Hot or Cold – What should you use for your pain? And, should we rest back pain or exercise mildly?

Written by Stephen Sacks – Medically reviewed by Stephen Sacks – Last updated March 3, 2015

It used to be that I was so sure when people would ask me this most simple question.

Within 72 hours, use a cold pack to speed healing, decrease inflammation and swelling and bring blood and nutrition to the area.
Before 3 weeks are up, alternate hot and cold packs.
Once chronic, use hot packs.

But when someone says that they used hot by mistake instead of ice, they never seem to have made anything worse.

Now, recent research has thrown this up in the air.

According to The American Journal of Sports Medicine, June 2013, a summary of 22 scientific articles found almost no evidence that ice and compression hastened healing over the use of compression alone, although ice plus exercise may marginally help to heal ankle sprains. Although it seems the cooling effect delayed swelling, it did not hasten recovery from the muscle damage. In fact, ice might even make things worse and cause more damage.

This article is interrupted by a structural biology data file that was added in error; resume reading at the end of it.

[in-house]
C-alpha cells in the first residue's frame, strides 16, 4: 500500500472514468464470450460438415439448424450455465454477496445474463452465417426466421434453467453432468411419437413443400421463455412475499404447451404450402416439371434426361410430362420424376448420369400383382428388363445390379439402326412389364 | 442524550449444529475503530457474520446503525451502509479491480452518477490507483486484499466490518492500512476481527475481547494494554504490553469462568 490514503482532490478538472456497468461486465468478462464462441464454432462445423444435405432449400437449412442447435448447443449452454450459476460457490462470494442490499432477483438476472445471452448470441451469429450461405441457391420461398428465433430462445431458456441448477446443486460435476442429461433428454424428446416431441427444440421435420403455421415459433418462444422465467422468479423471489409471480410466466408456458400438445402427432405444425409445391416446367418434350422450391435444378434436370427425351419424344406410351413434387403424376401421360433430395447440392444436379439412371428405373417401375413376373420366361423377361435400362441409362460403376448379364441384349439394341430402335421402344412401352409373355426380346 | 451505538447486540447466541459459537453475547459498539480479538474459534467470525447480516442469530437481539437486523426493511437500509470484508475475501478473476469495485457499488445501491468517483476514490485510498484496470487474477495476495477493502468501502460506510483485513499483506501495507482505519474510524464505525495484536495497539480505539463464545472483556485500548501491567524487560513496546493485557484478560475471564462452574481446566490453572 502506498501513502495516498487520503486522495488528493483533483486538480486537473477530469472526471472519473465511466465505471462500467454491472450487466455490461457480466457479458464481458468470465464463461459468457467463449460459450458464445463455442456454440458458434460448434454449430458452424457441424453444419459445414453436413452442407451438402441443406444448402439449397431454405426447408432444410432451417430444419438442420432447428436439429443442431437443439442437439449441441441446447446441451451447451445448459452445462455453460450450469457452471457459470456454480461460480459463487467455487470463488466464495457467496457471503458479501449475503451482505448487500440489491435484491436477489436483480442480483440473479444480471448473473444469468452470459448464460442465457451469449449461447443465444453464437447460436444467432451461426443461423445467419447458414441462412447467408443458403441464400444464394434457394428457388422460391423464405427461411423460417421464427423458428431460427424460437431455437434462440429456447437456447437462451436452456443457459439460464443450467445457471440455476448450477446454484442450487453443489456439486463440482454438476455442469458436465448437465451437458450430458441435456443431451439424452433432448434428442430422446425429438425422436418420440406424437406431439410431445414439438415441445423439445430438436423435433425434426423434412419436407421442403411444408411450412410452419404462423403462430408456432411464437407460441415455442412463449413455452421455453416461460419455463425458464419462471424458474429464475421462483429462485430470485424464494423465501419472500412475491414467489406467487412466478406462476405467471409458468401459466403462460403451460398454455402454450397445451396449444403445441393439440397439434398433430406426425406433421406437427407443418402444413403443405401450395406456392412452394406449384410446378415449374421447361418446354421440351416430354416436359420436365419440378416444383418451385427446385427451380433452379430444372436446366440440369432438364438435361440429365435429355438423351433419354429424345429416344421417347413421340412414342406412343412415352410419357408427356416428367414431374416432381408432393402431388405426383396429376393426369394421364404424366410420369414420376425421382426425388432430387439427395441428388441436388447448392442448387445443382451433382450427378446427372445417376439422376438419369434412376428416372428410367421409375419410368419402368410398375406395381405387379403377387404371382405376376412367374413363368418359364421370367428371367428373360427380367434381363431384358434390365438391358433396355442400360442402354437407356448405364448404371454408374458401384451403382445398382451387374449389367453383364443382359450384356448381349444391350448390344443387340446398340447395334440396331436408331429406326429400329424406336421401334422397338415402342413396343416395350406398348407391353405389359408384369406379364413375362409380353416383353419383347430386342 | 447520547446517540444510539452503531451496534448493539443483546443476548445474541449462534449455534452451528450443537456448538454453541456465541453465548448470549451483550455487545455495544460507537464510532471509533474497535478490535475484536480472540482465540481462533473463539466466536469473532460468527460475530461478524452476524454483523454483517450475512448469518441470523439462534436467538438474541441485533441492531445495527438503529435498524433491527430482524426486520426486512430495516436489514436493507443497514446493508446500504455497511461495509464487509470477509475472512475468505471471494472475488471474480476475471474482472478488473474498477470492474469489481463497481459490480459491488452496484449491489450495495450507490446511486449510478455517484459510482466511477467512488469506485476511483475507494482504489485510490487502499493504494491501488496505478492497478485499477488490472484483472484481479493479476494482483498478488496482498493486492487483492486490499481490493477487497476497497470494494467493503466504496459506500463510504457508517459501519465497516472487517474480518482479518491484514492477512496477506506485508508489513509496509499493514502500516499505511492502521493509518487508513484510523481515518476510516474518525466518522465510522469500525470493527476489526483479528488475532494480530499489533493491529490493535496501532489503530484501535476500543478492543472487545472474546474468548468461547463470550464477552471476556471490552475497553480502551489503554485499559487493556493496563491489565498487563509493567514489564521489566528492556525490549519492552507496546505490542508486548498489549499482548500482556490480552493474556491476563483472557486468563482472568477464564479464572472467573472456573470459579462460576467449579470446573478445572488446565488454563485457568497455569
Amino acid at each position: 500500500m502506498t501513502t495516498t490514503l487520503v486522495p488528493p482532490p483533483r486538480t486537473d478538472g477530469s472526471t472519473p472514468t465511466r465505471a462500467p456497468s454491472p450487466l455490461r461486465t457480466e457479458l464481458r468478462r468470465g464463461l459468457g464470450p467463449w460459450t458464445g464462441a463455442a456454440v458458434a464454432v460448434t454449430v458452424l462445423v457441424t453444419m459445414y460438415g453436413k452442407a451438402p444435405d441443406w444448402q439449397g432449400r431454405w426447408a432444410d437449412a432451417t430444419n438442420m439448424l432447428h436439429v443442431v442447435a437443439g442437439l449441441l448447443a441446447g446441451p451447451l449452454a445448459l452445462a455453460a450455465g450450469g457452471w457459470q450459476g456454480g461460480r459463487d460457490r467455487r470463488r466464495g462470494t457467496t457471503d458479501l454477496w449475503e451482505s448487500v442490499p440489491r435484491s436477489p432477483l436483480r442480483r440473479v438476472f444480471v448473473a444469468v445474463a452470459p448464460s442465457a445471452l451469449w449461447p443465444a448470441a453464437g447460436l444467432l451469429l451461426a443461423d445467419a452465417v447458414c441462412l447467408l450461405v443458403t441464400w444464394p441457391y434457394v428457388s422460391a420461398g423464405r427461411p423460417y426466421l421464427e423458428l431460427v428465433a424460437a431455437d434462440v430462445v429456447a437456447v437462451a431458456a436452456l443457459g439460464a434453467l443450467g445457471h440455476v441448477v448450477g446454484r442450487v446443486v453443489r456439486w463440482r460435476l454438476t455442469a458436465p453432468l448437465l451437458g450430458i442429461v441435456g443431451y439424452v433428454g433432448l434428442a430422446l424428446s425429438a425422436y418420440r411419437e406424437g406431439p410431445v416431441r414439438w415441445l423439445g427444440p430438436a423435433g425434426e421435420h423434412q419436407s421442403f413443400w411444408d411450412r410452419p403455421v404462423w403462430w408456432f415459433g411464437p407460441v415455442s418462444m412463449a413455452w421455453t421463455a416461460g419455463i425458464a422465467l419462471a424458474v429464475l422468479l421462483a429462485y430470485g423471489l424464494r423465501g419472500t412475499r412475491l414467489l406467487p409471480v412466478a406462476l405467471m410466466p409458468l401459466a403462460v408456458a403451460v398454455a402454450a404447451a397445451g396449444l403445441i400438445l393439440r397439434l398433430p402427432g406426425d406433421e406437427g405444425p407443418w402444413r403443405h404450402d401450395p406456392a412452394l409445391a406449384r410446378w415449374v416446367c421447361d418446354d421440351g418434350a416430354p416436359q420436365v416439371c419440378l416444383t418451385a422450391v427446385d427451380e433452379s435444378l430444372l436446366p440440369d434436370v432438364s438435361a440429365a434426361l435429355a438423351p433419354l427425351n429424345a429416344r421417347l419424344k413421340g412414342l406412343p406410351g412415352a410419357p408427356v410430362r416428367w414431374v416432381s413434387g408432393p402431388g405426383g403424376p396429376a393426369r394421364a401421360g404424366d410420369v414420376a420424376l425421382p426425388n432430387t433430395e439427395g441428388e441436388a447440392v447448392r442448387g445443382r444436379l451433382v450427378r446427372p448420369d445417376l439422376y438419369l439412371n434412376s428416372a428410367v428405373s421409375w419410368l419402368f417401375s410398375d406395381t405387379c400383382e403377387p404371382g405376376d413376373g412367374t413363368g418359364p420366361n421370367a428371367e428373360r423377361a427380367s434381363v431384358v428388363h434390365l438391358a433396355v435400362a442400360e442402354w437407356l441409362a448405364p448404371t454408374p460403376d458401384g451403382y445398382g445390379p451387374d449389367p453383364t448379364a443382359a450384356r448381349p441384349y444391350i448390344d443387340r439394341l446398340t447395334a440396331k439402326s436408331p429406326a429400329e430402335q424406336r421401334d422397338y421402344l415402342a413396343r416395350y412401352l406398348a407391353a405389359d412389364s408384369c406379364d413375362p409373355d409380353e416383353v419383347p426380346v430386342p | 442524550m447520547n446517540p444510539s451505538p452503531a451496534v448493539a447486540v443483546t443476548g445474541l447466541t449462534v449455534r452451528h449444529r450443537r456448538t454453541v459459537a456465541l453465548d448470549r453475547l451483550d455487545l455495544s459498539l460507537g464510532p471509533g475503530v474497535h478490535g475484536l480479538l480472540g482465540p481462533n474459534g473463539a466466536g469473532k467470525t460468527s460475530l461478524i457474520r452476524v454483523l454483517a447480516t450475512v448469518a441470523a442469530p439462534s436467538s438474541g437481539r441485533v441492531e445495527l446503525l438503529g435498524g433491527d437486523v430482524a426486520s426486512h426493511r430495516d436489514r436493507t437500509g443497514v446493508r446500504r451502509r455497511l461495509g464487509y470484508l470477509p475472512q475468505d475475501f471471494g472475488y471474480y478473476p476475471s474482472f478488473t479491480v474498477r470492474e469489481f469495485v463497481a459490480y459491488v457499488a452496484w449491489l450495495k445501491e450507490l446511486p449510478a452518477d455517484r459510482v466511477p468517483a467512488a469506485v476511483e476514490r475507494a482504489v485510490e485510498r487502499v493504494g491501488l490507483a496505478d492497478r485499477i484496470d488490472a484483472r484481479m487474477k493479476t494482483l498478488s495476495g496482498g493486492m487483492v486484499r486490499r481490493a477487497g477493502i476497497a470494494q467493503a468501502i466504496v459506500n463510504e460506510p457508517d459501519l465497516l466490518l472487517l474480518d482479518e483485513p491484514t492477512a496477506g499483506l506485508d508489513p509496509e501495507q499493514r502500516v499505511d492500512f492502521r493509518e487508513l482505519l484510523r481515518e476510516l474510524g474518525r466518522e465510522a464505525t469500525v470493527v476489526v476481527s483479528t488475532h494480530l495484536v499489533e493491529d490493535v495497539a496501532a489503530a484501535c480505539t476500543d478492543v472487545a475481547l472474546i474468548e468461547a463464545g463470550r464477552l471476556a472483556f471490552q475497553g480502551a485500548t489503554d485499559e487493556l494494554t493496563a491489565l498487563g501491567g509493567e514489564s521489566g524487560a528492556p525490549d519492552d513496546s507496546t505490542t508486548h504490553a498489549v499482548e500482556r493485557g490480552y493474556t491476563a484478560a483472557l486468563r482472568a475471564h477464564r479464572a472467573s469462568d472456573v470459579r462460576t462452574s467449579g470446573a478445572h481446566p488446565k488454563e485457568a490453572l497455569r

Additionally, one of the biggest pieces of research into back pain was conducted by the US military years ago. (Tried as I did, I couldn’t find the original paper). Half of the hundreds of recruits with back pain were prescribed rest and the other half, mild exercise. The ones that fared better were the ones who rested. The final advice given: keep moving!

So, with all this confusion, what should we do? I often wonder how some practitioners can advise patients to wait a week/ 9 days/3 weeks etc. before returning to specific exercise. How do they know excatly how long it will take? Where can I but their crystal balls? Maybe it would be better to go straight into exercise, albeit slowly?

I suggest that we know our bodies better than our therapists – though we MUST heed advice! I suggest that we do not want to hurt ourselves and that we are reasonable. We seem to know instinctively what we need.
There is no evidence to suggest any modality, so sometimes it might just be best to use what you feel makes you comfortable – you are probably going to be right and unlikely to do any damage. Move if you feel it helps, rest if it doesn’t. Ice or hot – whatever you feel is best.

However, please bear in mind that hot packs or hot water bottles do not include chemical skin irritants in a tube that make you feel like it is hot but really do little – except irriate the skin!